Behind Her Empire Podcast: RAMONA's Founder on Zigzagging Your Way to Success

Behind Her Empire Podcast: RAMONA's Founder on Zigzagging Your Way to Success

On this episode of the Behind Her Empire podcast, hear from Jordan Salcito, an award-winning sommelier and founder of RAMONA, an organic wine spritzer made with high-quality ingredients and standards.

Jordan began her career in New York as a hostess before becoming a prep cook, sommelier, manager and eventually the wine and drink director at David Chang's Momofuku restaurants.

She is also a five-time James Beard Award semi-finalist and was named "Most Creative in the World" by World of Fine Wine magazine.

The idea for RAMONA came to life when Jordan became unexpectedly pregnant with her first son and realized she wanted to take control of her own life. She always had dreams of creating an organic wine beverage that everyone could enjoy at a good price point.

Key Takeaways:

  • Moving to New York after a successful college career was eye-opening for Jordan, whose goal was to make a living as a writer.
  • Her third job landed her at the well-respected restaurant WD-50, located in New York's Lower East Side, which ignited within her a passion for the restaurant industry.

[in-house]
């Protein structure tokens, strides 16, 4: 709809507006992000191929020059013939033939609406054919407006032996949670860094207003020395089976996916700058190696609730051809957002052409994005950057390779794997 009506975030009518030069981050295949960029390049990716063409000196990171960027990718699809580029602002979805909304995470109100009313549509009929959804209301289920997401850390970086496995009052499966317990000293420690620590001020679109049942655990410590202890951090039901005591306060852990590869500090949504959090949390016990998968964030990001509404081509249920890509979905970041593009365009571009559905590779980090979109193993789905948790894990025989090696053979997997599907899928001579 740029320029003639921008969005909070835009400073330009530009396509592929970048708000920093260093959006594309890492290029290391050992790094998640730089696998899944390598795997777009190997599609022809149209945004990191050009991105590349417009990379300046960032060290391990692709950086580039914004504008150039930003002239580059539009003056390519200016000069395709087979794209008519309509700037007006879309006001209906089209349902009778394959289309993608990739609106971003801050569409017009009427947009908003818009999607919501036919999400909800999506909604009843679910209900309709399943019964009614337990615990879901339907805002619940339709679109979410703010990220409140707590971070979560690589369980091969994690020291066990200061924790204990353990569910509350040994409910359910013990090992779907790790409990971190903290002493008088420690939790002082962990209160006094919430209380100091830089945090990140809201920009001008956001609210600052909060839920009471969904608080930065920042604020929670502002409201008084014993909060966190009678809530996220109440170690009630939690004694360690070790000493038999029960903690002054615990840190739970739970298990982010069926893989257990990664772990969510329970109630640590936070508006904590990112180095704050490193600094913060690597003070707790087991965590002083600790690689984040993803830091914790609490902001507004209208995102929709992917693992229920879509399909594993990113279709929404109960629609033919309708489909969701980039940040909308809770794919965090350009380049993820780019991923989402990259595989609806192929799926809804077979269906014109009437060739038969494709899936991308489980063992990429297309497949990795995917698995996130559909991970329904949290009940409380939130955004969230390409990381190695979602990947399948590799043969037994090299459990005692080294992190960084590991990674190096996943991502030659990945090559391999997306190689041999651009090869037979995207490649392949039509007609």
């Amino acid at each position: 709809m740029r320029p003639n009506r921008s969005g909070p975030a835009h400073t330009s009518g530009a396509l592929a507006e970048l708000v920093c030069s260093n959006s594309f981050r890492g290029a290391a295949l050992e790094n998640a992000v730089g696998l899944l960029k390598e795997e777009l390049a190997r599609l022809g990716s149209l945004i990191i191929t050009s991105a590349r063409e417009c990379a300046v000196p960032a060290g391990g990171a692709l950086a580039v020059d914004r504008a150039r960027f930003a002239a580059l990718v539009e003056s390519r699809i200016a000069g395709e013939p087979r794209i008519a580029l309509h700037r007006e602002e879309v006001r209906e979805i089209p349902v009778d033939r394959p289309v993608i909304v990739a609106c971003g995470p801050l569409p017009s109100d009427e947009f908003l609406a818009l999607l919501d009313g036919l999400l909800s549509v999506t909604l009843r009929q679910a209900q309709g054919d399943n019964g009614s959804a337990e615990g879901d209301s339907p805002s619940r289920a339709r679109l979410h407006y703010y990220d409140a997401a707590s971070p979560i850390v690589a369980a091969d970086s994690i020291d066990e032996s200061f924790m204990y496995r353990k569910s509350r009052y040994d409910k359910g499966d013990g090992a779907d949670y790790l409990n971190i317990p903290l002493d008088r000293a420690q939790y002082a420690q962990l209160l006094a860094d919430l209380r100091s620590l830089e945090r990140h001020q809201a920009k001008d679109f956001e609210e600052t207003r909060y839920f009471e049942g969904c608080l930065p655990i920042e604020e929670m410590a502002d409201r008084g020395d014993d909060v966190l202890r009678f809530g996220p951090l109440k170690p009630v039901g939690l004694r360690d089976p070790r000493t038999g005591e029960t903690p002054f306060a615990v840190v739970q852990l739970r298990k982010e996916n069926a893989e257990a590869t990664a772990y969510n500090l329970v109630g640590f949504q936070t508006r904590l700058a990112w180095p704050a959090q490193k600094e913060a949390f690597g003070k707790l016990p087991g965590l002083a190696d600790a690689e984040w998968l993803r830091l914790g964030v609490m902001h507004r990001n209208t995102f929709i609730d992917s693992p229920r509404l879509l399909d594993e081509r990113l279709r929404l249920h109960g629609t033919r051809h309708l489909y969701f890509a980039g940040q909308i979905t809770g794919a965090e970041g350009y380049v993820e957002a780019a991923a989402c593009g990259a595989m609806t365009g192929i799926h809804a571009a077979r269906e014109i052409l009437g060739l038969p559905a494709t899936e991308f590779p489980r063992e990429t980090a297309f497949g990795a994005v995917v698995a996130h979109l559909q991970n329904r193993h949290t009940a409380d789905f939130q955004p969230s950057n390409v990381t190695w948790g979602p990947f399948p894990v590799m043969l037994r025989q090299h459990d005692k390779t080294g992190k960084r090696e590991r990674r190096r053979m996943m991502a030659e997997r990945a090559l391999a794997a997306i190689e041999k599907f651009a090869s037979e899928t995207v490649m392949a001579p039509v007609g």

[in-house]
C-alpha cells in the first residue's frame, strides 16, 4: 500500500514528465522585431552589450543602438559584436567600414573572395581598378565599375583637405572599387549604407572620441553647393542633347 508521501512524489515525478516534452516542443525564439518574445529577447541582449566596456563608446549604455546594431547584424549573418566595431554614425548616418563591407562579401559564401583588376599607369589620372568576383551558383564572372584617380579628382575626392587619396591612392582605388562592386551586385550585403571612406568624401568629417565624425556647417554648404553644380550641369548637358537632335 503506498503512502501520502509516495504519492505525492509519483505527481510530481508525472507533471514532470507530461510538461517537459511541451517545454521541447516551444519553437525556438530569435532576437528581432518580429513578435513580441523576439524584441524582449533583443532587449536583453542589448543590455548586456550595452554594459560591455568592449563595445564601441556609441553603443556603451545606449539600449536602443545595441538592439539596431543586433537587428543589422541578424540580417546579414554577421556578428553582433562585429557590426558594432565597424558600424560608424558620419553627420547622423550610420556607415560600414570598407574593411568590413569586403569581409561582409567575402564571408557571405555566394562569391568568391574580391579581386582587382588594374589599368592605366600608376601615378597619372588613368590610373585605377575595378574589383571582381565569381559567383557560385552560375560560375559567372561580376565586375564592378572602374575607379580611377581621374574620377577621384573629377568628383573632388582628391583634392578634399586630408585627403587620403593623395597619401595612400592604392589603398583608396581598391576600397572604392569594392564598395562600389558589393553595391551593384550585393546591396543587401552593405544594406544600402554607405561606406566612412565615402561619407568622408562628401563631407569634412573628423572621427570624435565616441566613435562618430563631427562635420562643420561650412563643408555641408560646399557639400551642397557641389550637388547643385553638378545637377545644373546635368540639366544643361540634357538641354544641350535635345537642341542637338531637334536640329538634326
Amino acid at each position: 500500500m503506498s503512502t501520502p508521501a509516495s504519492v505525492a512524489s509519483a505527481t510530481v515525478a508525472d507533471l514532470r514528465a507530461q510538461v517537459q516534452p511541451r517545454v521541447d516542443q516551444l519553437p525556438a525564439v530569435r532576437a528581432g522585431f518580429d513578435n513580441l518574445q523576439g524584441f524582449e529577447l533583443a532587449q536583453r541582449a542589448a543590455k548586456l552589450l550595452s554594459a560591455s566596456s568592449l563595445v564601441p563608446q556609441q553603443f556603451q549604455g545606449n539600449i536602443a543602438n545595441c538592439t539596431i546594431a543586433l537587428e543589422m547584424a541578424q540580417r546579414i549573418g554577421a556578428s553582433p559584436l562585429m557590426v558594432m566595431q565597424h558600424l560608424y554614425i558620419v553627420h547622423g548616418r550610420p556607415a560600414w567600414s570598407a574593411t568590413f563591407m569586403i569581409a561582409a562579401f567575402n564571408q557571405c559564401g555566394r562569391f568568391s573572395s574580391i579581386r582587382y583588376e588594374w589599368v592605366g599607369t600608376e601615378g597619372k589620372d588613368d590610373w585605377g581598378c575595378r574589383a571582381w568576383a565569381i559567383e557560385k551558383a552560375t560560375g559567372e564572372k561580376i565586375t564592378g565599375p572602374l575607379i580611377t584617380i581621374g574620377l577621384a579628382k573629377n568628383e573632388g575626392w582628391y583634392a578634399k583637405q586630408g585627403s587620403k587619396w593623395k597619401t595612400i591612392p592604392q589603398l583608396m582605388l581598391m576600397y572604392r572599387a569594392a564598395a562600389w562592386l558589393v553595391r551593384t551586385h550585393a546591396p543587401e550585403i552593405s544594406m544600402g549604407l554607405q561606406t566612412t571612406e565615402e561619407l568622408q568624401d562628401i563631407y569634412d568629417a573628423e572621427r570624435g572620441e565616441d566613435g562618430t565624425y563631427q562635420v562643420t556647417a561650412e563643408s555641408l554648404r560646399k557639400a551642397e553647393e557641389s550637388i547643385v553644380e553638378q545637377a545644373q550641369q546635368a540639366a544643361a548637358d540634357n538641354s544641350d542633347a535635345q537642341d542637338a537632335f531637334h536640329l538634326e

• She went to culinary school and worked in the kitchen of a New York restaurant and loved much of the chaos and culture.
  • She fell in love with wine, with a specific passion for Burgundy. She got a job for three weeks picking grapes in a vineyard to work the harvest and learn about burgundy winemaking from the inside out.
  • She did not pass "the service" part of the incredibly rigorous master sommelier test. The fail felt like a punch in the gut until she concluded the people judging that piece of the certification process were basing their results on faulty and arbitrary data.
  • That setback put her on a path to percolate her thinking about what would become RAMONA, the name of her sister's alter ego (when she was five).
"A goal is helpful for direction, but it is not a be-all or end-all game plan. Things can shift. Many things are not in one's control. The way that one reacts to them — That is the thing that we can always control, which is a lot." — Jordan Salcito

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